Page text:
You Could Get the Chance to Buy the New BMW Z4 Clownshoe
BMW might be willing to sell 50 examples of the Concept Touring Coupé—the modern Clownshoe—at $250,000 each, a spokesperson told Road & Track.
The idea for a Z4 coupé has been in the drawer since the current-generation roadster’s inception. Design chief Adrian van Hooydonk told Road & Track that the L.A.-based Designworks’ hardtop sketch had been filed under the “to be looked at at a later date'' folder for years, but was never forgotten by him. In fact, BMW even produced a full-size model of the coupé variant.
Following the previous Concorso d’Eleganza’s limited production 3.0 CSL, a car offered to a selected few despite BMW’s somewhat limited large-scale production setup, 2023’s Villa d’Este seemed like the perfect place to present a reworked shooting brake concept, a fast BMW promising pleasant long weekend road trips.
"I would like to sometimes do this sort of a special, more niche-type of a car," van Hooydonk said. "I think that's also good for our brand. To have some products that are a little bit lower volume, because what we would like to do of course is to cater to the direct individual taste of people all over the world."
With its seamless rear bodywork and completely stock Z4 Roadster underpinnings, this one-off was created by Superstile, the same Turin-based prototype coachbuilder who helped BMW with the recreation of Marcello Gandini's lost Bertone Garmisch concept, the genesis of the 5 Series. Once the Italians agreed the shooting brake was possible, a fully working prototype was scheduled to be finished for this May.
"I showed up on their doorstep in November, last year with a sketch," van Hooydonk said. "I didn't know if that would go over well but it did. They said that looks cool, that looks feasible. Give us two days to see if we can do this. And then, of course, I have to ask permission, but then, we went off."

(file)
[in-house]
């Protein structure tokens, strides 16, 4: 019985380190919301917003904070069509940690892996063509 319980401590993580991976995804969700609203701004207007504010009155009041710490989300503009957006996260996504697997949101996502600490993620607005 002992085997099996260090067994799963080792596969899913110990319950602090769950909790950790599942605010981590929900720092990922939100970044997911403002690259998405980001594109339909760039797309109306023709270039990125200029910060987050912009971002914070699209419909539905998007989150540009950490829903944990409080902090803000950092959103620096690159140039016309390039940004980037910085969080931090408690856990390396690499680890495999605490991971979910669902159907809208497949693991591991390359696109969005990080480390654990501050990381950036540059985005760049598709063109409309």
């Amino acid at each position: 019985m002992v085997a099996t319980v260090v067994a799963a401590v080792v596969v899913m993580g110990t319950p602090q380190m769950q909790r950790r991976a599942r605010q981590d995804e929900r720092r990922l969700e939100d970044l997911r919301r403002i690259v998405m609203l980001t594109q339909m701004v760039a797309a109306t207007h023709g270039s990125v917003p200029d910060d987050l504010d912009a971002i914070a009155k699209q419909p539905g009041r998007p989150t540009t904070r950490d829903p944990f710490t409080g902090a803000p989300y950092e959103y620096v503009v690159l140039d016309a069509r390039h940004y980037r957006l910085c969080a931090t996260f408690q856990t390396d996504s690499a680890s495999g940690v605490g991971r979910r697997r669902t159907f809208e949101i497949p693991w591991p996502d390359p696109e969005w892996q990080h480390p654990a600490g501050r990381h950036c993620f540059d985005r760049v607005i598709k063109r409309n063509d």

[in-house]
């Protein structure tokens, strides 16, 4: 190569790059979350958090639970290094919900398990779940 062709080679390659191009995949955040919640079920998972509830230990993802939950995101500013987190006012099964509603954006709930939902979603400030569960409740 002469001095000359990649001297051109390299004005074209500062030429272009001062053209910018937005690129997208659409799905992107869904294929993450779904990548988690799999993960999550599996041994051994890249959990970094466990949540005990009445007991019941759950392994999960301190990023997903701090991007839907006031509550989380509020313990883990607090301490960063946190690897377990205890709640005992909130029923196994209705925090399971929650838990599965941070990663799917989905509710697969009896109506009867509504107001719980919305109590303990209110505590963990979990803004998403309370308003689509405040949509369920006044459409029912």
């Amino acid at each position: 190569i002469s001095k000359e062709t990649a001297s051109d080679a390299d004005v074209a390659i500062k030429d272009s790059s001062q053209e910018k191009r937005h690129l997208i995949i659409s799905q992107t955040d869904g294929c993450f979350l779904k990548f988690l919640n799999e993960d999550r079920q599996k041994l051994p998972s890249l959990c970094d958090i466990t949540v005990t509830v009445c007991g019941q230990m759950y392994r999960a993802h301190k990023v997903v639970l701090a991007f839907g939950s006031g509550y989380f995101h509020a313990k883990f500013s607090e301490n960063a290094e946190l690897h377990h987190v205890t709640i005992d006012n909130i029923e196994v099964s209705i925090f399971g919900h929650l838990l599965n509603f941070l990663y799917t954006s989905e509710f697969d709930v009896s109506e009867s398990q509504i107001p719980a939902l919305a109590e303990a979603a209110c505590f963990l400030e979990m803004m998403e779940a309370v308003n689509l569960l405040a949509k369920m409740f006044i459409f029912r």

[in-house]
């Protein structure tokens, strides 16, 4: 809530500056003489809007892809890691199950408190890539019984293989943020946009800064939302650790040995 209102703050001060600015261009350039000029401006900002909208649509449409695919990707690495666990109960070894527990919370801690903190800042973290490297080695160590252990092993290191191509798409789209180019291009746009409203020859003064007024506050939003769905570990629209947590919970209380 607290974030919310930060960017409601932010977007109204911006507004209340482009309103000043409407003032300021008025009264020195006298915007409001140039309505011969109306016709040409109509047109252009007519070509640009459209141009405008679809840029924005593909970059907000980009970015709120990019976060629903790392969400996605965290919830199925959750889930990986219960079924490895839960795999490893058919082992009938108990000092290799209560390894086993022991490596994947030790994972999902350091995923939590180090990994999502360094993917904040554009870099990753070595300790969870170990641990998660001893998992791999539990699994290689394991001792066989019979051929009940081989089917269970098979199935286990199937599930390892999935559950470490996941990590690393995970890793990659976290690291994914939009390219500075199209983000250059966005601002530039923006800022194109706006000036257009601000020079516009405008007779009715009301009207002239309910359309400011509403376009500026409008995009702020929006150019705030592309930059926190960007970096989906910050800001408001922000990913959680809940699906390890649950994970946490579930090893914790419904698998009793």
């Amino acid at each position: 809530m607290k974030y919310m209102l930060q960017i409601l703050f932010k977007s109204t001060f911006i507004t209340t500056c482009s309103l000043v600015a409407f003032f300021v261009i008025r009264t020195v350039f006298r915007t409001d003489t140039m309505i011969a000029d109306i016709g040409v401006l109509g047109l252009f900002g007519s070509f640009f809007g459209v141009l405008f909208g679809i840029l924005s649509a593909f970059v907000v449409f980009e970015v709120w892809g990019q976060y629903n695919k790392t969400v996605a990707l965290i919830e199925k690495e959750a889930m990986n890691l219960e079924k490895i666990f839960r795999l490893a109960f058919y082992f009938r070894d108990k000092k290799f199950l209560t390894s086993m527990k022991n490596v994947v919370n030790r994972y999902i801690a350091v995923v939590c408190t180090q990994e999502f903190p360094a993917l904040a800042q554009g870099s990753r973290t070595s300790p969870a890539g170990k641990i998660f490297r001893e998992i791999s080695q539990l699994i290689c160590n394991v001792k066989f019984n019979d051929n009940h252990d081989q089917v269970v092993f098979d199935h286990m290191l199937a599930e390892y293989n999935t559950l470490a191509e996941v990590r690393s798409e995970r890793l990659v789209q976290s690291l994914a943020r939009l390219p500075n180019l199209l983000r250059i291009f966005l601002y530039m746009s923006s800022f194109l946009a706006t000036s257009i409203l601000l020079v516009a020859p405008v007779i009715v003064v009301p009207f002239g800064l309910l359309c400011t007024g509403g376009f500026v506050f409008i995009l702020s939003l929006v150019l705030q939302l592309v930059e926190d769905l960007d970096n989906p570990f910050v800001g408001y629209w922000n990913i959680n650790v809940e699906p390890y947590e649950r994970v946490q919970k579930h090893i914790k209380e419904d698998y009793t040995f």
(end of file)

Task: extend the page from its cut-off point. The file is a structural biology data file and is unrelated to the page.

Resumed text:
With still no confirmed retail price in sight, the 50-unit production run of M4-based 3.0 CSLs was outsourced to smaller specialized workshops, with paint and assembly done by 30 experts before BMW’s quality control and sign-off were completed in-house. Like with the 3.0 CSL, there are a number of people who would like to put their money down for a Touring Coupé immediately as well. That is why production remains an open question for now. Just keep in mind that the Z4 Roadster has already been in production for four years, while van Hooydonk’s studios are also busy with a new concept for the Frankfurt Motor Show. Add the astronomical estimated cost and problematic scheduling to the picture, and it’s starting to look more and more unlikely for this stunning Z4 coupé concept to cut through the board members.
"We were fully booked with visionary concepts, so then, when we were thinking of Villa d'Este, the people who'd meet here, the event, we thought okay, it's too good of an opportunity to miss," van Hooydonk said. "But we had to do something that was easier to do, perhaps. And we didn't want to use every platform, every meeting to talk about the next ten years. We felt that the crowd, the public at Villa d'Este completely understands cars. They understand car design, so we don't have to explain too much. We just wanted to have that dream continue. We felt that this car could fulfill that dream."
What’s for sure is that van Hooydonk would like to see at least the color, the brown-grey Sparkling Lario making it into the options lists. The designer also points out that from a crash protection perspective, the Concept Touring Coupé is fine, since it kept all the structural elements of the roadster in place. That means this six-cylinder rear-drive shooting brake works, and it’s legal to drive. You just need a quarter of a million dollars and the ability to convince BMW to build you one.
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